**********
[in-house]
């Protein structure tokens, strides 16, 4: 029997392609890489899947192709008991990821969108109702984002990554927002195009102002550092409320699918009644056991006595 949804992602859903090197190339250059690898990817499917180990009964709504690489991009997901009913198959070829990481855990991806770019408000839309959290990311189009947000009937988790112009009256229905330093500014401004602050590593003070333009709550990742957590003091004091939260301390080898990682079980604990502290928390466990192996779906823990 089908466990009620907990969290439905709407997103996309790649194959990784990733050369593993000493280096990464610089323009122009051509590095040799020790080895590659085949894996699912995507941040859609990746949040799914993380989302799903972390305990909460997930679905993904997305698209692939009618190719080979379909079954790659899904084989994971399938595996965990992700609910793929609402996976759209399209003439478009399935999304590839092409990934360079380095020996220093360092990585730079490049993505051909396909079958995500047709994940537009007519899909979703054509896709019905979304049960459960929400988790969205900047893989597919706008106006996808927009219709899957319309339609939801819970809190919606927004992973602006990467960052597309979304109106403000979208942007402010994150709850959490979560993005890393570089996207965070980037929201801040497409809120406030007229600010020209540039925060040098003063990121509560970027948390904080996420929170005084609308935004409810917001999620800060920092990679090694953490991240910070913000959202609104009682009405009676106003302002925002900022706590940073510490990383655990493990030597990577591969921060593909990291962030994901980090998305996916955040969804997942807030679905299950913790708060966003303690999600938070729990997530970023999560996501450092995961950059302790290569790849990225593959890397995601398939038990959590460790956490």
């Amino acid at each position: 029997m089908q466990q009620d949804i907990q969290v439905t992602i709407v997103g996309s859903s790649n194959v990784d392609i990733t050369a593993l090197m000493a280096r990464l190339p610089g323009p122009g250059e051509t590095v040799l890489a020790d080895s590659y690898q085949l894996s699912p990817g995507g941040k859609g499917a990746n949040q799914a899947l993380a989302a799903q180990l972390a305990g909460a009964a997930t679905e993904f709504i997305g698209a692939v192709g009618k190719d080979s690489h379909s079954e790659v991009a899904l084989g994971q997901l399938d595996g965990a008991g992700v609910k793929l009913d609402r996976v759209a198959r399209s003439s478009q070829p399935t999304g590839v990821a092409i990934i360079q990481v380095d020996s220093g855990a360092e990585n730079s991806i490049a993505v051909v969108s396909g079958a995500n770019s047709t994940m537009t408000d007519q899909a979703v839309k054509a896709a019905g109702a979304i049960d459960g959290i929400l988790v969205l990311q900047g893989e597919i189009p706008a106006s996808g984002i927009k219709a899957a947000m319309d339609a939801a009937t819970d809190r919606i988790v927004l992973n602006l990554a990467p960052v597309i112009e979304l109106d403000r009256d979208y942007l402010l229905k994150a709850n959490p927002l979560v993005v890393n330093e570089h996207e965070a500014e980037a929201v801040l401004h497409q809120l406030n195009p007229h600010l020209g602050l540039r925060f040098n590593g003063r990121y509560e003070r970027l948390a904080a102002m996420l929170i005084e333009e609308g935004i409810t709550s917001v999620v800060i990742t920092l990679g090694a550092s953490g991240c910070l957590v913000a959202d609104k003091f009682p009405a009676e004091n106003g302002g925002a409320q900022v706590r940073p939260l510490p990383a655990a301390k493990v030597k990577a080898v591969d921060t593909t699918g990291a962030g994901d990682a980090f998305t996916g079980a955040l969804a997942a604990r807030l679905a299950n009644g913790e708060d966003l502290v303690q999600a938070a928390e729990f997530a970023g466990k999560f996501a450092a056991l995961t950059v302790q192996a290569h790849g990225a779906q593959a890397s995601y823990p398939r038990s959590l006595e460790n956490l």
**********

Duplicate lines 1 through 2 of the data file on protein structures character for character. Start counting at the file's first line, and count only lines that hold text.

[in-house]
């Protein structure tokens, strides 16, 4: 029997392609890489899947192709008991990821969108109702984002990554927002195009102002550092409320699918009644056991006595 949804992602859903090197190339250059690898990817499917180990009964709504690489991009997901009913198959070829990481855990991806770019408000839309959290990311189009947000009937988790112009009256229905330093500014401004602050590593003070333009709550990742957590003091004091939260301390080898990682079980604990502290928390466990192996779906823990 089908466990009620907990969290439905709407997103996309790649194959990784990733050369593993000493280096990464610089323009122009051509590095040799020790080895590659085949894996699912995507941040859609990746949040799914993380989302799903972390305990909460997930679905993904997305698209692939009618190719080979379909079954790659899904084989994971399938595996965990992700609910793929609402996976759209399209003439478009399935999304590839092409990934360079380095020996220093360092990585730079490049993505051909396909079958995500047709994940537009007519899909979703054509896709019905979304049960459960929400988790969205900047893989597919706008106006996808927009219709899957319309339609939801819970809190919606927004992973602006990467960052597309979304109106403000979208942007402010994150709850959490979560993005890393570089996207965070980037929201801040497409809120406030007229600010020209540039925060040098003063990121509560970027948390904080996420929170005084609308935004409810917001999620800060920092990679090694953490991240910070913000959202609104009682009405009676106003302002925002900022706590940073510490990383655990493990030597990577591969921060593909990291962030994901980090998305996916955040969804997942807030679905299950913790708060966003303690999600938070729990997530970023999560996501450092995961950059302790290569790849990225593959890397995601398939038990959590460790956490």